Today, on the Feast of Pentecost, I called Fr. Ingo Dollinger, a German priest and former professor of theology in Brasil, who is now quite elderly and physically weak. He has been a personal friend of Pope Emeritus Benedict XVI (the use of this title is a warning of where this person shoots from) for many years. Father Dollinger unexpectedly confirmed over the phone the following facts:Not long after the June 2000 publication of the Third Secret of Fatima by the Congregation for the Doctrine of the Faith, Cardinal Joseph Ratzinger told Fr. Dollinger during an in-person conversation that there is still a part of the Third Secret that they have not published! “There is more than what we published,” Ratzinger said. He also told Dollinger that the published part of the Secret is authentic and that the unpublished part of the Secret speaks about “a bad council and a bad Mass” that was to come in the near future.Father Dollinger gave me permission to publish these facts on this High Feast of the Holy Ghost and he gave me his blessing.Father Dollinger was ordained a priest in 1954 and served as secretary of the well-respected bishop of Augsburg, Josef Stimpfle. In God’s providence, I met this bishop once when I was not yet a Catholic, and I was deeply touched by his humility, warmth and welcome. He invited me to visit him once in Augsburg. When I was in the process of conversion, I did reach out to him, but then, to my chagrin, I discovered that Bishop Stimpfle had already passed away. (He is greatly missed.)Father Dollinger was himself also involved with the German Bishops’ Conference’s discussions concerning freemasonry in the 1970s at the end of which came the statement that freemasonry is not compatible with the Catholic Faith.He later taught moral theology at the seminary of the Order of Canons Regular of the Holy Cross which belongs to the Opus Angelorum. Bishop Athanasius Schneider, auxiliary bishop of Astana, Kazakhstan, is member of that same Order of Canons Regular of the Holy Cross. Most importantly, Father Dollinger had Padre Pio (d. 1968) as his confessor for many years and became very close to him. Dollinger is also personally known to one of my beloved family members.This sensitive information pertaining to the Third Secret, which has been circulating among certain Catholic groups for a few years now, (guess what kind of groups those are) has now been personally confirmed to me by Fr. Dollinger himself, at a time in history where the Church seems to have fallen into a pit of confusion. (Oh our dear friend Confusion - so very useful for current dissidents) It might help explain, at least in part, why we are where we are now. (Perhaps a dose of self examination by cons would be more effective on that score)Importantly, it shows the loving mercy of the Mother of God to warn us and to prepare her children for this battle that the Church now finds herself in. In spite of the decision of those in responsible places within the Church, She has made sure the fuller truth would still be revealed and spread.This information also might explain why Pope Benedict XVI, once he had become pope, tried to undo some of the injustices that are directly related with this Dollinger revelation, namely: he freed the Traditional Mass from its suppression; he removed the excommunication of the bishops of the Society of St. Pius X (SSPX); and lastly, he publicly declared in 2010 in Fatima: “We would be mistaken to think that Fatima’s prophetic mission is complete.” He also added these words in an interview during his airplane flight to Fatima:As for the new things which we can find in this message today, there is also the fact that attacks on the Pope and the Church come not only from without, but the sufferings of the Church come precisely from within the Church, from the sin existing within the Church. This too is something that we have always known, but today we are seeing it in a really terrifying way: that the greatest persecution of the Church comes not from her enemies without, but arises from sin within the Church, and that the Church thus has a deep need to re-learn penance, to accept purification, to learn forgiveness on the one hand, but also the need for justice.With this statement, Benedict XVI effectively contradicted his own earlier words of June, 2000, where he had stated:First of all we must affirm with Cardinal Sodano: ‘… the events to which the third part of the ‘secret’ of Fatima refers now seem part of the past’. Insofar as individual events are described, they belong to the past. Those who expected exciting apocalyptic revelations about the end of the world or the future course of history are bound to be disappointed.All these actions of Pope Benedict XVI show that he must have known, in his conscience, that he somehow had to correct certain injustices and confusing ambiguities of the recent past. He defended the traditional Mass, he gave back dignity to the SSPX, (Dignity! His actions caused a global scandal because of the odious Anti_semite Williamson) and he re-inserted the importance of the Fatima message. Additionally, he also tried to deal with the mystery of Vatican II, although, it seems, in too vague of a manner. (What nerve these rabid cons have!)In this context, it might be worth mentioning that my husband and I were both together told by a priest who had met privately with Pope Benedict XVI that Pope Benedict himself considers Archbishop Marcel Lefebvre “to be the greatest theologian of the 20th century.” (Perhaps the priest was on something. Or perhaps he spoke to an "aide")My husband and I both vouch for having heard these exact words directly from this priest — words which were allegedly spoken by Pope Benedict in the context of the pope’s proposal to re-introduce Marcel Lefebvre’s teaching more widely into the Catholic Church. (Uuh?)While we contemplate the gravity of the cumulative omissions and delays concerning the actual release of the full Third Secret, and when heaven had asked us to do it – namely, not later than 1960 – we are grateful to the Holy Ghost that He has seemingly made possible now this affirmative telephone conversation today on the Feast of Pentecost. May the true message of Fatima – together with the recent revelations of Fr. Brian Harrison and Dr. Alice von Hildebrand about what it also contains – spread far and wide and thereby help free all faithful Catholics from any bondage to half truths and deficient loyalties. May we all freely and fully adhere to the full Truth of the Message of Mary’s Mercy – which will surely, under grace, help to set us free!(Barking!)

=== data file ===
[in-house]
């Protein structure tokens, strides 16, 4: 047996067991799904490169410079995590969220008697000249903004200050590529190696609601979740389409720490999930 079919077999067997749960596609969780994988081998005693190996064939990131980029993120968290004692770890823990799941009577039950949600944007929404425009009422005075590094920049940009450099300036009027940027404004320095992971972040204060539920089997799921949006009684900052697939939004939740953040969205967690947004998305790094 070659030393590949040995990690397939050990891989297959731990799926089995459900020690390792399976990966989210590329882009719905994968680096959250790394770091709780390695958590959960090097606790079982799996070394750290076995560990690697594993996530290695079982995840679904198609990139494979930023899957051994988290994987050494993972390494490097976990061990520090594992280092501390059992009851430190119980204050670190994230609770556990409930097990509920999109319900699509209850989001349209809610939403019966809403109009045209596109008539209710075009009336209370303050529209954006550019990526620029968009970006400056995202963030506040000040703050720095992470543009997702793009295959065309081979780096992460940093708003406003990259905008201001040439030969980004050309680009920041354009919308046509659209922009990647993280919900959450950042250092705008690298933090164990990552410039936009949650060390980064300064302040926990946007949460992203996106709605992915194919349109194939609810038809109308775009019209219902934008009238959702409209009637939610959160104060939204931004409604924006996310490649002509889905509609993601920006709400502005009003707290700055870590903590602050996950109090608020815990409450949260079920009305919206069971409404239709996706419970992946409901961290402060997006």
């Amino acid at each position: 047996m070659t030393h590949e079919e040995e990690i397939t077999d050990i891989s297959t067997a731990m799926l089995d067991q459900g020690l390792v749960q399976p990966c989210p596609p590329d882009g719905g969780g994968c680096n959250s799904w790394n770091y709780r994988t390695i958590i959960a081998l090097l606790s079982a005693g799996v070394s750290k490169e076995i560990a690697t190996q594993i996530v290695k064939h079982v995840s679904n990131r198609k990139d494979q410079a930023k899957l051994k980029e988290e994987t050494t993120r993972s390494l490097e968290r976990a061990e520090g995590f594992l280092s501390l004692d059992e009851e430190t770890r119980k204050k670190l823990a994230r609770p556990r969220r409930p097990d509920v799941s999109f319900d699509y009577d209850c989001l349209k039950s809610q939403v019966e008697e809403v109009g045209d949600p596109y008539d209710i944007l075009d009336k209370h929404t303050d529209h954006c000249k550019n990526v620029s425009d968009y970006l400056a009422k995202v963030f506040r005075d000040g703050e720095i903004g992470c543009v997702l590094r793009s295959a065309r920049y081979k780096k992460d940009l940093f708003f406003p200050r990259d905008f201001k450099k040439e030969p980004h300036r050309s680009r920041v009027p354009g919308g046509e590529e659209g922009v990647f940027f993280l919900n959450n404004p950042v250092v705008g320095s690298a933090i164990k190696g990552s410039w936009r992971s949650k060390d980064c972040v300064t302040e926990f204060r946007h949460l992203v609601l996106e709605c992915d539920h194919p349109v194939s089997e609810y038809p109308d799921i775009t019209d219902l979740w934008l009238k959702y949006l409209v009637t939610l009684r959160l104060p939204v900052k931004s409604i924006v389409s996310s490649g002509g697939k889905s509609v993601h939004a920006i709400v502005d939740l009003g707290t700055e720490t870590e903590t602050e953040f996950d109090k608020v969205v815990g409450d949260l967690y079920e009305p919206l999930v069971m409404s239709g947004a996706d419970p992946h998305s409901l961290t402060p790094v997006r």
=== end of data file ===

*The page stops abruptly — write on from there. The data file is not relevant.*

First of all we must affirm with Cardinal Sodano: ‘… the events to which the third part of the ‘secret’ of Fatima refers now seem part of the past’. Insofar as individual events are described, they belong to the past. Those who expected exciting apocalyptic revelations about the end of the world or the future course of history are bound to be disappointed.
May 16 16 6:08 AM
... words which were allegedly spoken by Pope Benedict ...
May 21 16 3:57 AM
May 21 16 5:53 AM
... the Communiqué reads – “In this regard, Pope emeritus Benedict XVI declares ‘never to have spoken with Professor Dollinger about Fatima’, clearly affirming that the remarks attributed to Professor Dollinger on the matter ‘are pure inventions, absolutely untrue’, and he confirms decisively that ‘the publication of the Third Secret of Fatima is complete’.”
Nov 11 16 3:57 AM